Over the last few months, I’ve been working with colleagues at Notre Dame to develop computational approaches we can use to identify the genres to which a literary work belongs. Initially, we focused our research on the georgic, a class of agricultural-cum-labour poems that flourished in the seventeenth and eighteenth centuries. Eventually, though, our limited research corpus led us to investigate methods we could use to identify more period poetry, and these investigations helped reveal a fascinating if simple method one can use to identify poetic works in unstructured corpora.
We began building our corpus of early modern English poetry by identifying the poetry curated by the Text Creation Partnership (TCP). Running a simple Python script over the TCP’s selections from the Early English Books (EEBO) corpus—which stretches from “the first book printed in English in 1475 through 1700”—and the Eighteenth Century Collections (ECCO) corpus, we extracted all the lines of text wrapped in
<l> tags (the TEI designation for a line of verse). This left us with 16,571 text files, each of which contained only poetry from roughly the sixteenth through the eighteenth centuries. After examining some of these files, we realized that many consisted entirely of poetic epigraphs, so we used another script to remove all of these small files (those smaller than 16 kb) from our research corpus, leaving us with a fairly substantive collection of poetic works from the period of interest:
Because the EEBO-TCP contains 44,255 volumes—roughly one third of all titles recorded in Alain Veylit’s ESTC data for the appropriate years—we felt reasonably confident that our holdings for the sixteenth and seventeenth centuries were fairly representative of literary trends during the period. The ECCO-TCP, on the other hand, contains only 2,387 texts, less than one percent of ESTC titles from the eighteenth century. Even if we accept John Feather’s argument that only 25,131 literary works were written in English during the eighteenth century—11,789 of which, he claims, were poetic works—we are left to conclude that the 1,698 files in the ECCO-TCP corpus that contain poetry might not be indicative of poetic trends from the period. Given these conclusions, we were eager to supplement our collection of eighteenth-century poetry.
But where on earth can one find enormous quantities of eighteenth-century poetry in digital form? (This isn’t meant to be a rhetorical question; if you’ve got ideas, please let us know!) After considering the issue for some time, we elected to work with Project Gutenberg. Unfortunately, only after we had downloaded and unzipped all of the English files on Project Gutenberg did we realize that the enormous text collection (roughly 45,000 volumes) is all but entirely unstructured. We couldn’t find any master list of file names, author names, publication dates, or any other essential metadata fields, so we had to build our own.
In the first place, we wanted to be able to differentiate poetic texts from non-poetic texts. While I imagine it would be possible to complete this task by analyzing the relative frequency of strings from each of these texts in the manner described in the previous post, we didn’t have reliable publication dates for the Gutenberg texts, so we needed an alternative method. Operating on the hypothesis that poetic texts have more line breaks and fewer words per line than prose works, we decided to measure the number of words in each line of each file. We then collected a random sample of poetic works to see what their words-per-line profiles looked like:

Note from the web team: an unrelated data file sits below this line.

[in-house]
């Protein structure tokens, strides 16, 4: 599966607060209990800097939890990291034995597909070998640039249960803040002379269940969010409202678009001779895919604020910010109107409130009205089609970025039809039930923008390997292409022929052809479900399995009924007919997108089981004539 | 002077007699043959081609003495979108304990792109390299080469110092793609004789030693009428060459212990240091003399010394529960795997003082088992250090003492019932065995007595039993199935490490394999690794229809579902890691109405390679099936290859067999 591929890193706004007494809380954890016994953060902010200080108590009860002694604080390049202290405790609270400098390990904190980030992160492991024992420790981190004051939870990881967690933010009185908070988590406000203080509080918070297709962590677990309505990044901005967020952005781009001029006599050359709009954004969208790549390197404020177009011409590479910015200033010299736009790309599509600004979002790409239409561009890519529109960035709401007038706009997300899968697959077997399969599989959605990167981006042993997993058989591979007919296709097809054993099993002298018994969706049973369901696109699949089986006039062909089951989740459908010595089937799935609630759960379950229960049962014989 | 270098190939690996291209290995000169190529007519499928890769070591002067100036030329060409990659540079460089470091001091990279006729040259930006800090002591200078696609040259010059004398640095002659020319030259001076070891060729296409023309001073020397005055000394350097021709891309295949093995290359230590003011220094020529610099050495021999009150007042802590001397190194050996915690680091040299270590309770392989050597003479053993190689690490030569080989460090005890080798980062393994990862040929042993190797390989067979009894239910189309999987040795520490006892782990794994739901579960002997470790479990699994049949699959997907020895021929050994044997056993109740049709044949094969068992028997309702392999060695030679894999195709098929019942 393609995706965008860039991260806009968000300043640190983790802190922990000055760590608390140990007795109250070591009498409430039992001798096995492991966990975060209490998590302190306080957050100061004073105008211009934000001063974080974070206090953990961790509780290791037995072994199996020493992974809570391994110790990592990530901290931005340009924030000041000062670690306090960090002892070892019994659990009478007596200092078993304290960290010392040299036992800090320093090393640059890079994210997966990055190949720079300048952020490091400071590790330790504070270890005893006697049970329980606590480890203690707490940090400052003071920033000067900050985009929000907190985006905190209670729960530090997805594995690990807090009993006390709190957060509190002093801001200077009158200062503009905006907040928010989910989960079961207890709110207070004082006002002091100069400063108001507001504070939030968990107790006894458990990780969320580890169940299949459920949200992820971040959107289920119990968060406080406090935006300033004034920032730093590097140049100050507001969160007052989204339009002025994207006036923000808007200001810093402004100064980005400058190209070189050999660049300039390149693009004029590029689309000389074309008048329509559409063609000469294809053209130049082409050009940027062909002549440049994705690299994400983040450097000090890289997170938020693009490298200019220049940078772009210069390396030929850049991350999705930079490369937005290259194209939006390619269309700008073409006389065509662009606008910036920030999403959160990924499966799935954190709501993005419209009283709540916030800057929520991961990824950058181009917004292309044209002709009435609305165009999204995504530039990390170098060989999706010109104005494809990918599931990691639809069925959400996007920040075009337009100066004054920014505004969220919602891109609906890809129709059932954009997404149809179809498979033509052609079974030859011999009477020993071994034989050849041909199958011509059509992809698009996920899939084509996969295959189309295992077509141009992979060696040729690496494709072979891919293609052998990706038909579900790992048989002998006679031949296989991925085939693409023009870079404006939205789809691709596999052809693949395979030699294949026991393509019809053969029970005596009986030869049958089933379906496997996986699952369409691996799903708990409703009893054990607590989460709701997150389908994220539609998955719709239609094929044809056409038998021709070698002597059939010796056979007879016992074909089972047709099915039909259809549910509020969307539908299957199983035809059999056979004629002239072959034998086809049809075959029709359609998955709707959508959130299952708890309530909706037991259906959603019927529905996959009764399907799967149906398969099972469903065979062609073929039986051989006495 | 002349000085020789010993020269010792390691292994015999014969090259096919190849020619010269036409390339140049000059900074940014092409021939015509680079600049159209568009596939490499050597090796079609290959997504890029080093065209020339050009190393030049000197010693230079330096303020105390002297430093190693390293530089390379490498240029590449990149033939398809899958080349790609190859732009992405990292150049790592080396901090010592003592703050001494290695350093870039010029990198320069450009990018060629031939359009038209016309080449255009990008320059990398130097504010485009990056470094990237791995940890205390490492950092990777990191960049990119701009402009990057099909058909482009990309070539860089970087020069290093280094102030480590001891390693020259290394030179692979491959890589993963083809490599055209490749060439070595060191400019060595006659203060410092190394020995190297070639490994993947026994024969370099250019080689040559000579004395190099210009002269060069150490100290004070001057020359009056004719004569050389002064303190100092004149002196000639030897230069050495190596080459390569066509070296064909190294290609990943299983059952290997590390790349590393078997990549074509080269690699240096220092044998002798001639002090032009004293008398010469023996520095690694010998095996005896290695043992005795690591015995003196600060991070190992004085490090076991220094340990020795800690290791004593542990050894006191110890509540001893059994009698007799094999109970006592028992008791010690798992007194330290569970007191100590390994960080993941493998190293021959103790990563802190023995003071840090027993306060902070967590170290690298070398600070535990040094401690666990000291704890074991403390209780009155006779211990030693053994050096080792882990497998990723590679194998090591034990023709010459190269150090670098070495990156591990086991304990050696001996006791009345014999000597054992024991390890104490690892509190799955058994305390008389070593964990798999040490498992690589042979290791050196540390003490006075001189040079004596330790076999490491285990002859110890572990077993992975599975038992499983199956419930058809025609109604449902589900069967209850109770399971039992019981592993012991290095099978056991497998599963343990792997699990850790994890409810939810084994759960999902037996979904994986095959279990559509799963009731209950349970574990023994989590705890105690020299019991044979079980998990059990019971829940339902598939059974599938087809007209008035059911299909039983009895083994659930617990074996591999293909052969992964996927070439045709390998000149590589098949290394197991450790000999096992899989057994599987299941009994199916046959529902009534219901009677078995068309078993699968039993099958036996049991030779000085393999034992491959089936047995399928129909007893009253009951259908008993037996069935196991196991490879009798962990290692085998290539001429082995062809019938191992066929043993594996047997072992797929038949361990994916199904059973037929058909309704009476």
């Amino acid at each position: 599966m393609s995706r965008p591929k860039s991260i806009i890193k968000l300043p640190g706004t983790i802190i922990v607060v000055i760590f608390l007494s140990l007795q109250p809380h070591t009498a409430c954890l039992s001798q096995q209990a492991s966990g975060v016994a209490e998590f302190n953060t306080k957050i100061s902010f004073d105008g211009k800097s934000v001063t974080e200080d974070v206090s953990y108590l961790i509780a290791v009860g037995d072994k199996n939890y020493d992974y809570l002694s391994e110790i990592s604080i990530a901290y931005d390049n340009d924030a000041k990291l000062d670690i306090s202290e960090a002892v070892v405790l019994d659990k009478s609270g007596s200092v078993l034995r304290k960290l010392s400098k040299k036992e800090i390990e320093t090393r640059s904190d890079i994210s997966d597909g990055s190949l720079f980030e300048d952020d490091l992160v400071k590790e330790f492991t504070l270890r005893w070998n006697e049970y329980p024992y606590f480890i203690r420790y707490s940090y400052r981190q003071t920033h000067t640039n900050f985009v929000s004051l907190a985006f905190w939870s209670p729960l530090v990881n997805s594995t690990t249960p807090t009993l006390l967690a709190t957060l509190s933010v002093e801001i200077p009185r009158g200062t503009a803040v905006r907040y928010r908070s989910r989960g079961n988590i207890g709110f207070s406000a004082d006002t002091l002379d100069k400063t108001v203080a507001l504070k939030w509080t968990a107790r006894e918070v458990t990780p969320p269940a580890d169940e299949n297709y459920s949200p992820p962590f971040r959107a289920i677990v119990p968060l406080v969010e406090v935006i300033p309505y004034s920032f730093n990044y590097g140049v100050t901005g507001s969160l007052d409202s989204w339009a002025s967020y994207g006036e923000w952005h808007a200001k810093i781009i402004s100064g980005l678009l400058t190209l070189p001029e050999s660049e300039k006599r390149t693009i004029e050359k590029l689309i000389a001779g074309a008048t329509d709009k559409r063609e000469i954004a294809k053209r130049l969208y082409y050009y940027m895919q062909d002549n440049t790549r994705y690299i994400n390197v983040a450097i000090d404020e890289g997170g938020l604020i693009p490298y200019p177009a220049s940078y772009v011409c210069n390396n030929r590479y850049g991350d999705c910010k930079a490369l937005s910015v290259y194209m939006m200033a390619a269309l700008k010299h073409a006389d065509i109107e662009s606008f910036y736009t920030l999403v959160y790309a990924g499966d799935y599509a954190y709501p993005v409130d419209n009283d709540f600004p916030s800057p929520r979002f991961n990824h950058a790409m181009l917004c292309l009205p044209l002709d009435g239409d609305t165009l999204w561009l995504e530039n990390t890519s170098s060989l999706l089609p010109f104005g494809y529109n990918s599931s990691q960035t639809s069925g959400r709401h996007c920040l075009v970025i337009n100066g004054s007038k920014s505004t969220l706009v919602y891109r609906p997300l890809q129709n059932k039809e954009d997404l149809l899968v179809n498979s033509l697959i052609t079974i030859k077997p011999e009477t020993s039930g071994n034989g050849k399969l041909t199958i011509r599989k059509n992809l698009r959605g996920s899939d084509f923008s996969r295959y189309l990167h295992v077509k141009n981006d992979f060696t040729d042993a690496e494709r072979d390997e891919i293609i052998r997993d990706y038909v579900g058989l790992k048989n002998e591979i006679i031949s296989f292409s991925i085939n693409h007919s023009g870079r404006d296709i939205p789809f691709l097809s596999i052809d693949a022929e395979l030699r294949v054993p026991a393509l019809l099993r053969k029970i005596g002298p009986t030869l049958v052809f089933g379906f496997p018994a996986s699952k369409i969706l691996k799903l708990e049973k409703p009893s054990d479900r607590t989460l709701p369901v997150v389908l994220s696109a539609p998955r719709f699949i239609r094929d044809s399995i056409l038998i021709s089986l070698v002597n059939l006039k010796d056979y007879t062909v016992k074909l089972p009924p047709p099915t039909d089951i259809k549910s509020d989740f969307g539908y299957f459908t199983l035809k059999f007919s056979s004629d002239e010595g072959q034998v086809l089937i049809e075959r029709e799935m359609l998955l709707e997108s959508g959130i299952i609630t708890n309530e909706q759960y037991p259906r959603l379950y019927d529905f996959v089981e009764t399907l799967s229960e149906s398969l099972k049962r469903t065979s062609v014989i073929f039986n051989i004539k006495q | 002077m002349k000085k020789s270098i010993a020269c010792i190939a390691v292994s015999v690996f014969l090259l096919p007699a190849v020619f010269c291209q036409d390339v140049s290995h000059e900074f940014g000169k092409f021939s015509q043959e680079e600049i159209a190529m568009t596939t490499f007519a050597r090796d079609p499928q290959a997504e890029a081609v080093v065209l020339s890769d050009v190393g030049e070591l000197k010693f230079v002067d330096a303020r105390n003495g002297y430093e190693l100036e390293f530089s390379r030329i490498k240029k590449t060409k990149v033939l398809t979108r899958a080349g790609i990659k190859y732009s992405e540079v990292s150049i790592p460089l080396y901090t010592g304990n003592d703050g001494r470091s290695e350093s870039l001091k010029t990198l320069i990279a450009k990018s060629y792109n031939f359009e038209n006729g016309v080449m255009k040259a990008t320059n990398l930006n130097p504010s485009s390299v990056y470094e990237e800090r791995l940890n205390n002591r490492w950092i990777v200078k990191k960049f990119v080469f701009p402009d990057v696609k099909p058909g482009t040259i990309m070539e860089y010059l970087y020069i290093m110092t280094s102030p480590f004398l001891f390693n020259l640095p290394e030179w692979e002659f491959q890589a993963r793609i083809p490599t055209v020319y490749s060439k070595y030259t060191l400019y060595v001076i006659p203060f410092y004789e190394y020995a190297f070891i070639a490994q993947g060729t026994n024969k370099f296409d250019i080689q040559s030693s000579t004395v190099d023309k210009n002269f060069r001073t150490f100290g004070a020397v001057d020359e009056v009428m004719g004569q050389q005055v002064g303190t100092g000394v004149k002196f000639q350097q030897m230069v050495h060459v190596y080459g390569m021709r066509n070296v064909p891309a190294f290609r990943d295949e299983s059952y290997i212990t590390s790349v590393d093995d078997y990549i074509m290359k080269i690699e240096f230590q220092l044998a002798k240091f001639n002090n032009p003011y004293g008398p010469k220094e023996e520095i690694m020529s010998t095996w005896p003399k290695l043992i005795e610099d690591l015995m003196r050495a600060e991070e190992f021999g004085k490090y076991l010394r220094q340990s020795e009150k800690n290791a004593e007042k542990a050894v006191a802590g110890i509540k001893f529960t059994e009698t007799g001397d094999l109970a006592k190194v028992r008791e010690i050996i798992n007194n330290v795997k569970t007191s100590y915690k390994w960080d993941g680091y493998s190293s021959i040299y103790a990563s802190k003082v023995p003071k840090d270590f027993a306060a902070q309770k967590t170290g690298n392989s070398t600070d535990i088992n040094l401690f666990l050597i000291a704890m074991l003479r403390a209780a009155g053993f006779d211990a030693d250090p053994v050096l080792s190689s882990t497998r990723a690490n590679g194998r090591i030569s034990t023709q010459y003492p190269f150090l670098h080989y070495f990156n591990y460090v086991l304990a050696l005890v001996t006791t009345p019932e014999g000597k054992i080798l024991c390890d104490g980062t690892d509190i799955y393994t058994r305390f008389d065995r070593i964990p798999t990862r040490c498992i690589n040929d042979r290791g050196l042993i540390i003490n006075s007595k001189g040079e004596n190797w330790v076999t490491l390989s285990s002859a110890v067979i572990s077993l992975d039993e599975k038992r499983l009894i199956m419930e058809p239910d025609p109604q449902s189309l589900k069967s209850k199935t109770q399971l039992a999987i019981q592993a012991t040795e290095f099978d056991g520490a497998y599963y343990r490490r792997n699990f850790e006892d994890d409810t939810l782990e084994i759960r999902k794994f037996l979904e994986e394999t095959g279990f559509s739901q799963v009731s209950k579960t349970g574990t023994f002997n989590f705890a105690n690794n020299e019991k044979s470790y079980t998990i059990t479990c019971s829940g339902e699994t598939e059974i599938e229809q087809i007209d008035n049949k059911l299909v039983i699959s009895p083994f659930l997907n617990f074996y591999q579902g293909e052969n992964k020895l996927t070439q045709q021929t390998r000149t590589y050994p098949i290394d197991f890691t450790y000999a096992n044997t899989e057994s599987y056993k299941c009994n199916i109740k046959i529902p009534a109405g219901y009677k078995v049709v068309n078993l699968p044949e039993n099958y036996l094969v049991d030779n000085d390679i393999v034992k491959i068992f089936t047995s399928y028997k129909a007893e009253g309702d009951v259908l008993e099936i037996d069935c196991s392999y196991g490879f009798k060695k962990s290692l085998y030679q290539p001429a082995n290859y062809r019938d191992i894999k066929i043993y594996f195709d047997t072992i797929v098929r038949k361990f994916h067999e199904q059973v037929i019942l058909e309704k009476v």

In these plots—each of which represents a single poetic text—the numbers along the x-axis indicate the number of words in a line of the text file, and the y-axis indicates the relative frequency of lines that contain such-and-such a number of words within the text. In The Poetical Works of James Beattie, for instance, only ~5% of lines had 12 or 13 words in them, whereas almost 20% of the text’s lines had 7 or 8 words in them. In other words, The Poetical Works of James Beattie is dominated by lines with seven or eight words in them, a fact that applies to all of the poetic works plotted above. With these figures in hand, we plotted the words-per-line profiles for a random assortment of prose works from roughly the same period:
We were pleased to see that these plots differed from the poetic plots quite dramatically! Comparing the two sets of curves, we see that poetic works contain a preponderance of lines with 7-8 words, while prose works contain a preponderance of lines with 11-12 words. This is naturally due to the fact that lines of text in prose works run across an entire page, while poets break lines strategically (and regularly in eighteenth-century verse). To identify poetry in unstructured corpora, then, we can calculate a text’s words-per-line profile, and use the results of those calculations in order to classify each text in our corpus as a work of poetry or a work of prose. Using a rather simple approach to the latter task, we found 3150 poetic works tucked in the Gutenberg corpus, a few hundred of which are from our period and can thus contribute to our study of genre classification.